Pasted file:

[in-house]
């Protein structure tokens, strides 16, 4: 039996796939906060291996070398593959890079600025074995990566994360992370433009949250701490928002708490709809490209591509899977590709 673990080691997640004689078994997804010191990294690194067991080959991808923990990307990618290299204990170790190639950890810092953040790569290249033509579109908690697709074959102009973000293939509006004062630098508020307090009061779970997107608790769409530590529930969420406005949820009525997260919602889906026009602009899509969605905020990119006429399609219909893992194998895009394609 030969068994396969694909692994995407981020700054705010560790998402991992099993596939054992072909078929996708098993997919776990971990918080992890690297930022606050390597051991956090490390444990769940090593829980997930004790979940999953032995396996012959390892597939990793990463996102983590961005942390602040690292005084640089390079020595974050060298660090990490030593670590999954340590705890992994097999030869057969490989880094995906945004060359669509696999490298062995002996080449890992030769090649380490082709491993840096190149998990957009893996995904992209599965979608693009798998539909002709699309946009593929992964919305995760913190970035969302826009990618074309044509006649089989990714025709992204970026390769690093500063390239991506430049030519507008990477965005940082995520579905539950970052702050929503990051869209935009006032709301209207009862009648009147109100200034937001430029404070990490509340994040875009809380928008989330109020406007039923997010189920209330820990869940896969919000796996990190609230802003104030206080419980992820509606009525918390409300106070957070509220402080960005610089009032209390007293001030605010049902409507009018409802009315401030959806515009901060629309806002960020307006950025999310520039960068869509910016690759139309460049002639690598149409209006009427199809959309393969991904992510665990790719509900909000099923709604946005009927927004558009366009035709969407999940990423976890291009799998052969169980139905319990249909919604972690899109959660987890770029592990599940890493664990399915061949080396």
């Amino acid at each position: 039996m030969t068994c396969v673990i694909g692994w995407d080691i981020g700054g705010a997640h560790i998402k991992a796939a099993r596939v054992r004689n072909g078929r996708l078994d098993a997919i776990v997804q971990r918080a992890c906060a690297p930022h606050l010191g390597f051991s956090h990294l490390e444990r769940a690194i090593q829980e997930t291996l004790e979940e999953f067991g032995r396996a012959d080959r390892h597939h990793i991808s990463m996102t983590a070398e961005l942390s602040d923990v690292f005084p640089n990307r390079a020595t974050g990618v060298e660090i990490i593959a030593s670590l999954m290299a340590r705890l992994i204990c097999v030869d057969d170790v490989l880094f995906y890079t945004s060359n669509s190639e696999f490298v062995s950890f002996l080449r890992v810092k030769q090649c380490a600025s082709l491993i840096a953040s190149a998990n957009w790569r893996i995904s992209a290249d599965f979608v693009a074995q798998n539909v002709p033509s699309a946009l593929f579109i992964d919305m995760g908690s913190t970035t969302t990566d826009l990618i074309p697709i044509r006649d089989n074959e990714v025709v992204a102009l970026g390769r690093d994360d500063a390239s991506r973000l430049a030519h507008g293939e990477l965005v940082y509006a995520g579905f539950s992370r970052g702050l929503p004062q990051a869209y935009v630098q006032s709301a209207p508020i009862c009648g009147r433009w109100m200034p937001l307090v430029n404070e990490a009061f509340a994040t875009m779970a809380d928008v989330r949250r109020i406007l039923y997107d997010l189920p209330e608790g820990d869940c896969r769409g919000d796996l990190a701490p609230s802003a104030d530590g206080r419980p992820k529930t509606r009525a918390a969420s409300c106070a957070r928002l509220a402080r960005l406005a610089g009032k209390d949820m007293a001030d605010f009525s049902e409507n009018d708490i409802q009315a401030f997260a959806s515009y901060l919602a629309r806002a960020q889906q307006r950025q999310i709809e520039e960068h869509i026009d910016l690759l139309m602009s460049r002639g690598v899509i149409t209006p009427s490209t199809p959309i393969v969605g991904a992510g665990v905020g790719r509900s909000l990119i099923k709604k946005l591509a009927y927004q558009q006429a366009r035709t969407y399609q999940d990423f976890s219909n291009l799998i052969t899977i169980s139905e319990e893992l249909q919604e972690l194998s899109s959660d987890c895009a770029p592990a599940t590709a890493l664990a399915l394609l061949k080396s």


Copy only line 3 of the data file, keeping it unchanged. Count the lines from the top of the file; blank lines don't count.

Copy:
């Amino acid at each position: 039996m030969t068994c396969v673990i694909g692994w995407d080691i981020g700054g705010a997640h560790i998402k991992a796939a099993r596939v054992r004689n072909g078929r996708l078994d098993a997919i776990v997804q971990r918080a992890c906060a690297p930022h606050l010191g390597f051991s956090h990294l490390e444990r769940a690194i090593q829980e997930t291996l004790e979940e999953f067991g032995r396996a012959d080959r390892h597939h990793i991808s990463m996102t983590a070398e961005l942390s602040d923990v690292f005084p640089n990307r390079a020595t974050g990618v060298e660090i990490i593959a030593s670590l999954m290299a340590r705890l992994i204990c097999v030869d057969d170790v490989l880094f995906y890079t945004s060359n669509s190639e696999f490298v062995s950890f002996l080449r890992v810092k030769q090649c380490a600025s082709l491993i840096a953040s190149a998990n957009w790569r893996i995904s992209a290249d599965f979608v693009a074995q798998n539909v002709p033509s699309a946009l593929f579109i992964d919305m995760g908690s913190t970035t969302t990566d826009l990618i074309p697709i044509r006649d089989n074959e990714v025709v992204a102009l970026g390769r690093d994360d500063a390239s991506r973000l430049a030519h507008g293939e990477l965005v940082y509006a995520g579905f539950s992370r970052g702050l929503p004062q990051a869209y935009v630098q006032s709301a209207p508020i009862c009648g009147r433009w109100m200034p937001l307090v430029n404070e990490a009061f509340a994040t875009m779970a809380d928008v989330r949250r109020i406007l039923y997107d997010l189920p209330e608790g820990d869940c896969r769409g919000d796996l990190a701490p609230s802003a104030d530590g206080r419980p992820k529930t509606r009525a918390a969420s409300c106070a957070r928002l509220a402080r960005l406005a610089g009032k209390d949820m007293a001030d605010f009525s049902e409507n009018d708490i409802q009315a401030f997260a959806s515009y901060l919602a629309r806002a960020q889906q307006r950025q999310i709809e520039e960068h869509i026009d910016l690759l139309m602009s460049r002639g690598v899509i149409t209006p009427s490209t199809p959309i393969v969605g991904a992510g665990v905020g790719r509900s909000l990119i099923k709604k946005l591509a009927y927004q558009q006429a366009r035709t969407y399609q999940d990423f976890s219909n291009l799998i052969t899977i169980s139905e319990e893992l249909q919604e972690l194998s899109s959660d987890c895009a770029p592990a599940t590709a890493l664990a399915l394609l061949k080396s």